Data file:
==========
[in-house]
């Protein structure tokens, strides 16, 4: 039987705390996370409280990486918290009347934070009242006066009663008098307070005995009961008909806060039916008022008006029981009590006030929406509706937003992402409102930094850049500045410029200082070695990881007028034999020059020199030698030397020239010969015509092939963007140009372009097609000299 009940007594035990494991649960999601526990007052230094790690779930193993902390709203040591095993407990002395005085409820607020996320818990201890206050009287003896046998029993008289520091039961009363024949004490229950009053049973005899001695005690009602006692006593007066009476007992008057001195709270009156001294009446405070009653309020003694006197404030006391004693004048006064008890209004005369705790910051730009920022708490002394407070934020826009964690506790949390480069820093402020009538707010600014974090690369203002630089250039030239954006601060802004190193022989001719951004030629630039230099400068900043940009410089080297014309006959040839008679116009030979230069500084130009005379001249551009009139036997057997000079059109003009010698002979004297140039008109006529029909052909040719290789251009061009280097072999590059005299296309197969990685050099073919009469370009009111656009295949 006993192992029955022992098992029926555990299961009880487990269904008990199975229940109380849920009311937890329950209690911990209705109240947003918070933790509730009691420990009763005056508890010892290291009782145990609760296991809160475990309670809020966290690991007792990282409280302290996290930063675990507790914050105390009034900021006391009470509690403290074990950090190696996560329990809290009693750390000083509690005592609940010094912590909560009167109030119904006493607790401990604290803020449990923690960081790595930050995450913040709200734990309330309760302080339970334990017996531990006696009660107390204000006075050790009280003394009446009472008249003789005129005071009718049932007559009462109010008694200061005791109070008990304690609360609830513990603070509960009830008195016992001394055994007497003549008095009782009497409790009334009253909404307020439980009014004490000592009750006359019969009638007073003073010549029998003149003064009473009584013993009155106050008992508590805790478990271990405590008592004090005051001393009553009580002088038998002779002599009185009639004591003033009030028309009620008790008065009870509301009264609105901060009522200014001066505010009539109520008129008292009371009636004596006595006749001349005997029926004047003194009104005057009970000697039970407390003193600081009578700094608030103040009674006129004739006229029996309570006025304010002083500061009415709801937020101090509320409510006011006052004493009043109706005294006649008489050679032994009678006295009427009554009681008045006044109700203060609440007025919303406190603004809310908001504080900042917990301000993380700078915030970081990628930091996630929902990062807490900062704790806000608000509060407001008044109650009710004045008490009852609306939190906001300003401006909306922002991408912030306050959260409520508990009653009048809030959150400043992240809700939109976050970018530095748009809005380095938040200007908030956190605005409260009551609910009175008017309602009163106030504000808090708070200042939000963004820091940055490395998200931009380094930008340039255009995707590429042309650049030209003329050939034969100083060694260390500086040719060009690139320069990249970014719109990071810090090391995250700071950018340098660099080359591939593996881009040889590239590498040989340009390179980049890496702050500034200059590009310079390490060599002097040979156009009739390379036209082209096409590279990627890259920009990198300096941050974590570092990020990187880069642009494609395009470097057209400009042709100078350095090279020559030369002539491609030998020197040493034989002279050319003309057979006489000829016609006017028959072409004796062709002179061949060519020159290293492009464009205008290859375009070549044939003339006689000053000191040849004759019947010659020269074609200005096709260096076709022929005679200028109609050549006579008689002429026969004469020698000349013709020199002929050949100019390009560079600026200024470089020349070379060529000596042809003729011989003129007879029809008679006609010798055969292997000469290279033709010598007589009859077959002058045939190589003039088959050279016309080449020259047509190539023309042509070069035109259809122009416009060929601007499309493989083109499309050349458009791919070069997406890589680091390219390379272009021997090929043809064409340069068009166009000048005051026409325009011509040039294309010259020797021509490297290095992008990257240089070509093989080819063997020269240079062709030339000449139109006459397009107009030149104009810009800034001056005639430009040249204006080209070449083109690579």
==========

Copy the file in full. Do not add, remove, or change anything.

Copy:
[in-house]
């Protein structure tokens, strides 16, 4: 039987705390996370409280990486918290009347934070009242006066009663008098307070005995009961008909806060039916008022008006029981009590006030929406509706937003992402409102930094850049500045410029200082070695990881007028034999020059020199030698030397020239010969015509092939963007140009372009097609000299 009940007594035990494991649960999601526990007052230094790690779930193993902390709203040591095993407990002395005085409820607020996320818990201890206050009287003896046998029993008289520091039961009363024949004490229950009053049973005899001695005690009602006692006593007066009476007992008057001195709270009156001294009446405070009653309020003694006197404030006391004693004048006064008890209004005369705790910051730009920022708490002394407070934020826009964690506790949390480069820093402020009538707010600014974090690369203002630089250039030239954006601060802004190193022989001719951004030629630039230099400068900043940009410089080297014309006959040839008679116009030979230069500084130009005379001249551009009139036997057997000079059109003009010698002979004297140039008109006529029909052909040719290789251009061009280097072999590059005299296309197969990685050099073919009469370009009111656009295949 006993192992029955022992098992029926555990299961009880487990269904008990199975229940109380849920009311937890329950209690911990209705109240947003918070933790509730009691420990009763005056508890010892290291009782145990609760296991809160475990309670809020966290690991007792990282409280302290996290930063675990507790914050105390009034900021006391009470509690403290074990950090190696996560329990809290009693750390000083509690005592609940010094912590909560009167109030119904006493607790401990604290803020449990923690960081790595930050995450913040709200734990309330309760302080339970334990017996531990006696009660107390204000006075050790009280003394009446009472008249003789005129005071009718049932007559009462109010008694200061005791109070008990304690609360609830513990603070509960009830008195016992001394055994007497003549008095009782009497409790009334009253909404307020439980009014004490000592009750006359019969009638007073003073010549029998003149003064009473009584013993009155106050008992508590805790478990271990405590008592004090005051001393009553009580002088038998002779002599009185009639004591003033009030028309009620008790008065009870509301009264609105901060009522200014001066505010009539109520008129008292009371009636004596006595006749001349005997029926004047003194009104005057009970000697039970407390003193600081009578700094608030103040009674006129004739006229029996309570006025304010002083500061009415709801937020101090509320409510006011006052004493009043109706005294006649008489050679032994009678006295009427009554009681008045006044109700203060609440007025919303406190603004809310908001504080900042917990301000993380700078915030970081990628930091996630929902990062807490900062704790806000608000509060407001008044109650009710004045008490009852609306939190906001300003401006909306922002991408912030306050959260409520508990009653009048809030959150400043992240809700939109976050970018530095748009809005380095938040200007908030956190605005409260009551609910009175008017309602009163106030504000808090708070200042939000963004820091940055490395998200931009380094930008340039255009995707590429042309650049030209003329050939034969100083060694260390500086040719060009690139320069990249970014719109990071810090090391995250700071950018340098660099080359591939593996881009040889590239590498040989340009390179980049890496702050500034200059590009310079390490060599002097040979156009009739390379036209082209096409590279990627890259920009990198300096941050974590570092990020990187880069642009494609395009470097057209400009042709100078350095090279020559030369002539491609030998020197040493034989002279050319003309057979006489000829016609006017028959072409004796062709002179061949060519020159290293492009464009205008290859375009070549044939003339006689000053000191040849004759019947010659020269074609200005096709260096076709022929005679200028109609050549006579008689002429026969004469020698000349013709020199002929050949100019390009560079600026200024470089020349070379060529000596042809003729011989003129007879029809008679006609010798055969292997000469290279033709010598007589009859077959002058045939190589003039088959050279016309080449020259047509190539023309042509070069035109259809122009416009060929601007499309493989083109499309050349458009791919070069997406890589680091390219390379272009021997090929043809064409340069068009166009000048005051026409325009011509040039294309010259020797021509490297290095992008990257240089070509093989080819063997020269240079062709030339000449139109006459397009107009030149104009810009800034001056005639430009040249204006080209070449083109690579």